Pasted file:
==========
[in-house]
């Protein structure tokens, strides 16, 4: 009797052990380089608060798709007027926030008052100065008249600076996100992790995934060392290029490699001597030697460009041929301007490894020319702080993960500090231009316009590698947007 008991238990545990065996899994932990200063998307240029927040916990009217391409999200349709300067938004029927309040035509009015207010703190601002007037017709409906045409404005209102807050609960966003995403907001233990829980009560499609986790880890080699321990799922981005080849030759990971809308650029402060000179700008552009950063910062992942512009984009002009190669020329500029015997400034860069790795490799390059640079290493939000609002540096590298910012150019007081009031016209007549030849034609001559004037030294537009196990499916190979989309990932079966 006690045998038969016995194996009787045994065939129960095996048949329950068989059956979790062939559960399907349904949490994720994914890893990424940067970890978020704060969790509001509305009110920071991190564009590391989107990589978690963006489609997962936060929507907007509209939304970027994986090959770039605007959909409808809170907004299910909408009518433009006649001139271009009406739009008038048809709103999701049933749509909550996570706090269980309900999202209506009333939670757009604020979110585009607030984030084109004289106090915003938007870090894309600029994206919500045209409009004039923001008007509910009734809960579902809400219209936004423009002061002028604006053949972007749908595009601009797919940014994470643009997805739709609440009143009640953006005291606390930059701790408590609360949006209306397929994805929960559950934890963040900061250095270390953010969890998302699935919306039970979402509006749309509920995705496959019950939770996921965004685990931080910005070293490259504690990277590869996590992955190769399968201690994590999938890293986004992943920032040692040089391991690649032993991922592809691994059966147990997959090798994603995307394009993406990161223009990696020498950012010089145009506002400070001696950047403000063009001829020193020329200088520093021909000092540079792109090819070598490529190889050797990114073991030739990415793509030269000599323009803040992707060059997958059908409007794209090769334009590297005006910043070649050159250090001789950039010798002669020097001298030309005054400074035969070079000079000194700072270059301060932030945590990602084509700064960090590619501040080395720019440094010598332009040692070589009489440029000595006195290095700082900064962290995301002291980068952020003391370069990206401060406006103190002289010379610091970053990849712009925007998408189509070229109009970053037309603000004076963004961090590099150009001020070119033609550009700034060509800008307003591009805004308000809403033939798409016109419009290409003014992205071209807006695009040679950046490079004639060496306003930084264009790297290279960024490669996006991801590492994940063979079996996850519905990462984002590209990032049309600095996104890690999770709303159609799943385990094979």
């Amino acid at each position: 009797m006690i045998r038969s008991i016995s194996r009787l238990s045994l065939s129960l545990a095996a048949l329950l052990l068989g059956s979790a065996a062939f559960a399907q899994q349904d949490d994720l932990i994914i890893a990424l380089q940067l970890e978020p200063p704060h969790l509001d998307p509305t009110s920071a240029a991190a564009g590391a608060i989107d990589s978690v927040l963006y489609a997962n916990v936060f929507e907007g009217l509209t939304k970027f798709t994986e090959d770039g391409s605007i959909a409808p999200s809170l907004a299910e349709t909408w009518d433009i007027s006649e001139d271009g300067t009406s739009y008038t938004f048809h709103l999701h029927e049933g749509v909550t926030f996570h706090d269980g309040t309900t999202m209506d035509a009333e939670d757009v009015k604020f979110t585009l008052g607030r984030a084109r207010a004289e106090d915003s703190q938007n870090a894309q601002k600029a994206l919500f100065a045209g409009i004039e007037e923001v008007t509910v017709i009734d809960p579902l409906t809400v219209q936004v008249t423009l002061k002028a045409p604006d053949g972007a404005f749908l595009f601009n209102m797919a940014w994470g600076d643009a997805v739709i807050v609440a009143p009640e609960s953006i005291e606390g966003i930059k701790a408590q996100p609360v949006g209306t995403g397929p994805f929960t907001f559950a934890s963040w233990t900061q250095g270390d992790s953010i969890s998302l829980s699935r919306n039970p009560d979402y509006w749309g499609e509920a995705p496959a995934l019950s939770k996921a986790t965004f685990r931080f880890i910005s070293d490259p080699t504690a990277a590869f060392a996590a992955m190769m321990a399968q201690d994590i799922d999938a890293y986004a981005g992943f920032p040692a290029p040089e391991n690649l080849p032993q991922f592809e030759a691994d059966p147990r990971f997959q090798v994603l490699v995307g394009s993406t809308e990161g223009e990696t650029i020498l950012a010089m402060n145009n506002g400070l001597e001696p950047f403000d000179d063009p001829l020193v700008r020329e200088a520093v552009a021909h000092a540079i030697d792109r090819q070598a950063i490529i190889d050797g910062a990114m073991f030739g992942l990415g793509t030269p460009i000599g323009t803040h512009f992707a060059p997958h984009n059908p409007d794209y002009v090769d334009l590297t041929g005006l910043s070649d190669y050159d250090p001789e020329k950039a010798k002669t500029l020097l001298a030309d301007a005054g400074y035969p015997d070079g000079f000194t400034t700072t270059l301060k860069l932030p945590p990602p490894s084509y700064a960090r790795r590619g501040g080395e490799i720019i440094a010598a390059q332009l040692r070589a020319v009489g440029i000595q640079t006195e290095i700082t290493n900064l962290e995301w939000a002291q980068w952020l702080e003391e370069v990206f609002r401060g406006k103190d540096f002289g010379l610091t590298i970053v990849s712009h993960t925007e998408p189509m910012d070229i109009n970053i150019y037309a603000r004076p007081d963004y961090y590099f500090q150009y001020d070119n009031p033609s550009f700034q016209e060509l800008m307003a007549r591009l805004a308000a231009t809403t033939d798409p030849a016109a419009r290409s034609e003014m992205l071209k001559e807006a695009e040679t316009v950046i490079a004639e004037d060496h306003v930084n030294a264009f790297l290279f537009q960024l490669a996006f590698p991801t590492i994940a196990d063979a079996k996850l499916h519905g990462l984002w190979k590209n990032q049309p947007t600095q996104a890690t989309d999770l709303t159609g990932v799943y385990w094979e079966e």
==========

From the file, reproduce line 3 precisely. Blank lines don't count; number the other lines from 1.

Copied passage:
């Amino acid at each position: 009797m006690i045998r038969s008991i016995s194996r009787l238990s045994l065939s129960l545990a095996a048949l329950l052990l068989g059956s979790a065996a062939f559960a399907q899994q349904d949490d994720l932990i994914i890893a990424l380089q940067l970890e978020p200063p704060h969790l509001d998307p509305t009110s920071a240029a991190a564009g590391a608060i989107d990589s978690v927040l963006y489609a997962n916990v936060f929507e907007g009217l509209t939304k970027f798709t994986e090959d770039g391409s605007i959909a409808p999200s809170l907004a299910e349709t909408w009518d433009i007027s006649e001139d271009g300067t009406s739009y008038t938004f048809h709103l999701h029927e049933g749509v909550t926030f996570h706090d269980g309040t309900t999202m209506d035509a009333e939670d757009v009015k604020f979110t585009l008052g607030r984030a084109r207010a004289e106090d915003s703190q938007n870090a894309q601002k600029a994206l919500f100065a045209g409009i004039e007037e923001v008007t509910v017709i009734d809960p579902l409906t809400v219209q936004v008249t423009l002061k002028a045409p604006d053949g972007a404005f749908l595009f601009n209102m797919a940014w994470g600076d643009a997805v739709i807050v609440a009143p009640e609960s953006i005291e606390g966003i930059k701790a408590q996100p609360v949006g209306t995403g397929p994805f929960t907001f559950a934890s963040w233990t900061q250095g270390d992790s953010i969890s998302l829980s699935r919306n039970p009560d979402y509006w749309g499609e509920a995705p496959a995934l019950s939770k996921a986790t965004f685990r931080f880890i910005s070293d490259p080699t504690a990277a590869f060392a996590a992955m190769m321990a399968q201690d994590i799922d999938a890293y986004a981005g992943f920032p040692a290029p040089e391991n690649l080849p032993q991922f592809e030759a691994d059966p147990r990971f997959q090798v994603l490699v995307g394009s993406t809308e990161g223009e990696t650029i020498l950012a010089m402060n145009n506002g400070l001597e001696p950047f403000d000179d063009p001829l020193v700008r020329e200088a520093v552009a021909h000092a540079i030697d792109r090819q070598a950063i490529i190889d050797g910062a990114m073991f030739g992942l990415g793509t030269p460009i000599g323009t803040h512009f992707a060059p997958h984009n059908p409007d794209y002009v090769d334009l590297t041929g005006l910043s070649d190669y050159d250090p001789e020329k950039a010798k002669t500029l020097l001298a030309d301007a005054g400074y035969p015997d070079g000079f000194t400034t700072t270059l301060k860069l932030p945590p990602p490894s084509y700064a960090r790795r590619g501040g080395e490799i720019i440094a010598a390059q332009l040692r070589a020319v009489g440029i000595q640079t006195e290095i700082t290493n900064l962290e995301w939000a002291q980068w952020l702080e003391e370069v990206f609002r401060g406006k103190d540096f002289g010379l610091t590298i970053v990849s712009h993960t925007e998408p189509m910012d070229i109009n970053i150019y037309a603000r004076p007081d963004y961090y590099f500090q150009y001020d070119n009031p033609s550009f700034q016209e060509l800008m307003a007549r591009l805004a308000a231009t809403t033939d798409p030849a016109a419009r290409s034609e003014m992205l071209k001559e807006a695009e040679t316009v950046i490079a004639e004037d060496h306003v930084n030294a264009f790297l290279f537009q960024l490669a996006f590698p991801t590492i994940a196990d063979a079996k996850l499916h519905g990462l984002w190979k590209n990032q049309p947007t600095q996104a890690t989309d999770l709303t159609g990932v799943y385990w094979e079966e």